23 The king said, “One says, ‘My son is alive; your son is dead,’ while the other says, ‘No, your son is dead; my son is alive.’” 24 The king ordered, “Get me a sword!” So they placed a sword before the king. 25 The king then said, “Cut the living child in two, and give half to one and half to the other!” 26 The real mother spoke up to the king, for her motherly instincts were aroused. She said, “My master, give her the living child! Whatever you do, don’t kill him!” But the other woman said, “Neither one of us will have him! Let them cut him in two!” 27 The king responded, “Give the first woman the living child; don’t kill him. She is the mother.” 28 When all Israel heard about the judicial decision which the king had rendered, they respected the king, for they realized that he possessed supernatural wisdom to make judicial decisions.
4 King Solomon ruled over all Israel. 2 These were his officials:
Azariah son of Zadok was the priest.
3 Elihoreph and Ahijah, the sons of Shisha, wrote down what happened.
Jehoshaphat son of Ahilud was in charge of the records.
4 Benaiah son of Jehoiada was commander of the army.
Zadok and Abiathar were priests.
5 Azariah son of Nathan was supervisor of the district governors.
Zabud son of Nathan was a priest and adviser to the king.
6 Ahishar was supervisor of the palace.
Adoniram son of Abda was supervisor of the work crews.
7 Solomon had twelve district governors appointed throughout Israel who acquired supplies for the king and his palace. Each was responsible for one month in the year. 8 These were their names:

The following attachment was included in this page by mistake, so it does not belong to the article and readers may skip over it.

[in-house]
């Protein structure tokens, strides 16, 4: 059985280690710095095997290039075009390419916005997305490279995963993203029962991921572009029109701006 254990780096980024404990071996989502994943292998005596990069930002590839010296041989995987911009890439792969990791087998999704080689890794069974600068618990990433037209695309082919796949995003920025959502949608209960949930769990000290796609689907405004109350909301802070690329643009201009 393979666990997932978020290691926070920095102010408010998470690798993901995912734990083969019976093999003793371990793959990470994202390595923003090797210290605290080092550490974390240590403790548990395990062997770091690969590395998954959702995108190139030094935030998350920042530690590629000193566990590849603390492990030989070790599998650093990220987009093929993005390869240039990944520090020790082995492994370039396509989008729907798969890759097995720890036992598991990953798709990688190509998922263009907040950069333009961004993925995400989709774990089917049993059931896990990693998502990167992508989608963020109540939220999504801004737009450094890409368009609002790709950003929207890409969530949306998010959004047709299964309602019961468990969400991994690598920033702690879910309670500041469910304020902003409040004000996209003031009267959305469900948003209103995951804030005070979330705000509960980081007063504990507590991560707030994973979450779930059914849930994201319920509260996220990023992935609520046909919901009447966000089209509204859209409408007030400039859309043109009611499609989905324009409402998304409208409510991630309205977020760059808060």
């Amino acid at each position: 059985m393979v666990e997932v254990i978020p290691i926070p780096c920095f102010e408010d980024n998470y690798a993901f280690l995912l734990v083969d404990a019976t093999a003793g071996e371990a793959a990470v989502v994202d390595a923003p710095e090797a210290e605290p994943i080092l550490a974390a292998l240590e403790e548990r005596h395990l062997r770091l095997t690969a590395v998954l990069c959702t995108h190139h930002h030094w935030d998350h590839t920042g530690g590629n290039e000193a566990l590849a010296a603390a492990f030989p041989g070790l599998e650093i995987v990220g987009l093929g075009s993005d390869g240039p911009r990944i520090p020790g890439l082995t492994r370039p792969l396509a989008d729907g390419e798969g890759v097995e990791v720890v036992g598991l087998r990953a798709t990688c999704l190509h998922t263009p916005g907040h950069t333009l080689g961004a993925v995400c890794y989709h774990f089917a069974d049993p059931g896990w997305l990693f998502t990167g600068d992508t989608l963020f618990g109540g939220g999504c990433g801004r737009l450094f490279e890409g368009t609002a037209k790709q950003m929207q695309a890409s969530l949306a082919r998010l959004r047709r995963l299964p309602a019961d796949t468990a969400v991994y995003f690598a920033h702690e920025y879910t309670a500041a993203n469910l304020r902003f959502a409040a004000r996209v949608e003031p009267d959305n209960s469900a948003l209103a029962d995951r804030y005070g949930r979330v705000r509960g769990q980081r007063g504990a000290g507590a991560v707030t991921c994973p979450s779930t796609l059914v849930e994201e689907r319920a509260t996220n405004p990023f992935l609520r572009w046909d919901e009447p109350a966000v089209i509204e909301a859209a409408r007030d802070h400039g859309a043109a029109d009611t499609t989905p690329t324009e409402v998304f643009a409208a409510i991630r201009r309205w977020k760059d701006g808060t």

Ben Hur was in charge of the hill country of Ephraim.
9 Ben Deker was in charge of Makaz, Shaalbim, Beth Shemesh, and Elon Beth Hanan.
10 Ben Hesed was in charge of Arubboth; he controlled Socoh and all the territory of Hepher.
11 Ben Abinadab was in charge of Naphath Dor. (He was married to Solomon’s daughter Taphath.)
12 Baana son of Ahilud was in charge of Taanach and Megiddo, as well as all of Beth Shean next to Zarethan below Jezreel, from Beth Shean to Abel Meholah and on past Jokmeam.
13 Ben Geber was in charge of Ramoth Gilead; he controlled the villages of Jair son of Manasseh in Gilead, as well as the region of Argob in Bashan, including sixty large walled cities with bronze bars locking their gates.
14 Ahinadab son of Iddo was in charge of Mahanaim.
15 Ahimaaz was in charge of Naphtali. (He married Solomon’s daughter Basemath.)
16 Baana son of Hushai was in charge of Asher and Aloth.
17 Jehoshaphat son of Paruah was in charge of Issachar.
18 Shimei son of Ela was in charge of Benjamin.